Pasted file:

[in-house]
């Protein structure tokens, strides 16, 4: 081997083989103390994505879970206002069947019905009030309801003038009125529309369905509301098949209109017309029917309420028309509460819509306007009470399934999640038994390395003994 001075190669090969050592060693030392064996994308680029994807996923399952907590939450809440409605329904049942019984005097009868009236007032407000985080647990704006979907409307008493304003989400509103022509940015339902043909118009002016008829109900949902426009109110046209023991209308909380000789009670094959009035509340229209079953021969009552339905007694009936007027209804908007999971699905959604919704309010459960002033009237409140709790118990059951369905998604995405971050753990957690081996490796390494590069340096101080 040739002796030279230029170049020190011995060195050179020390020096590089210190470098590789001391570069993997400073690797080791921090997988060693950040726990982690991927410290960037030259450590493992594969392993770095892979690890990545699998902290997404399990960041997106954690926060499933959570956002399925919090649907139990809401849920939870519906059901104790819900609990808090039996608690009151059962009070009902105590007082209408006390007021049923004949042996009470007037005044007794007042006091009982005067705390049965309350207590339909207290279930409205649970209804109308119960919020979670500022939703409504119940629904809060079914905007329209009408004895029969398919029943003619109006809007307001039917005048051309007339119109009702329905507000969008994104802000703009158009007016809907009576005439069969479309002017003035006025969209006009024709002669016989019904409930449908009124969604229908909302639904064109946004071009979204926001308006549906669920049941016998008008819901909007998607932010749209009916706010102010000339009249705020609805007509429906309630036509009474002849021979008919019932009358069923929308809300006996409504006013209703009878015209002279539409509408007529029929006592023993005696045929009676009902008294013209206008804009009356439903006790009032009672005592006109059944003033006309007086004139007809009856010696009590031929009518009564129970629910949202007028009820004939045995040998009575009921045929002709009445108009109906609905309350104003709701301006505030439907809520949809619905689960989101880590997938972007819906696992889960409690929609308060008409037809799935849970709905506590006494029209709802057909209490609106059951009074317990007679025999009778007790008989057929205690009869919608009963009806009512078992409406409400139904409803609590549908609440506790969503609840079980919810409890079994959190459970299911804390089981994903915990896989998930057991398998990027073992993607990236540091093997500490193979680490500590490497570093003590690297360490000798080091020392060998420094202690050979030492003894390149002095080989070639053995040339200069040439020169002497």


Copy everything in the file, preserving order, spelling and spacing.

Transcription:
[in-house]
């Protein structure tokens, strides 16, 4: 081997083989103390994505879970206002069947019905009030309801003038009125529309369905509301098949209109017309029917309420028309509460819509306007009470399934999640038994390395003994 001075190669090969050592060693030392064996994308680029994807996923399952907590939450809440409605329904049942019984005097009868009236007032407000985080647990704006979907409307008493304003989400509103022509940015339902043909118009002016008829109900949902426009109110046209023991209308909380000789009670094959009035509340229209079953021969009552339905007694009936007027209804908007999971699905959604919704309010459960002033009237409140709790118990059951369905998604995405971050753990957690081996490796390494590069340096101080 040739002796030279230029170049020190011995060195050179020390020096590089210190470098590789001391570069993997400073690797080791921090997988060693950040726990982690991927410290960037030259450590493992594969392993770095892979690890990545699998902290997404399990960041997106954690926060499933959570956002399925919090649907139990809401849920939870519906059901104790819900609990808090039996608690009151059962009070009902105590007082209408006390007021049923004949042996009470007037005044007794007042006091009982005067705390049965309350207590339909207290279930409205649970209804109308119960919020979670500022939703409504119940629904809060079914905007329209009408004895029969398919029943003619109006809007307001039917005048051309007339119109009702329905507000969008994104802000703009158009007016809907009576005439069969479309002017003035006025969209006009024709002669016989019904409930449908009124969604229908909302639904064109946004071009979204926001308006549906669920049941016998008008819901909007998607932010749209009916706010102010000339009249705020609805007509429906309630036509009474002849021979008919019932009358069923929308809300006996409504006013209703009878015209002279539409509408007529029929006592023993005696045929009676009902008294013209206008804009009356439903006790009032009672005592006109059944003033006309007086004139007809009856010696009590031929009518009564129970629910949202007028009820004939045995040998009575009921045929002709009445108009109906609905309350104003709701301006505030439907809520949809619905689960989101880590997938972007819906696992889960409690929609308060008409037809799935849970709905506590006494029209709802057909209490609106059951009074317990007679025999009778007790008989057929205690009869919608009963009806009512078992409406409400139904409803609590549908609440506790969503609840079980919810409890079994959190459970299911804390089981994903915990896989998930057991398998990027073992993607990236540091093997500490193979680490500590490497570093003590690297360490000798080091020392060998420094202690050979030492003894390149002095080989070639053995040339200069040439020169002497």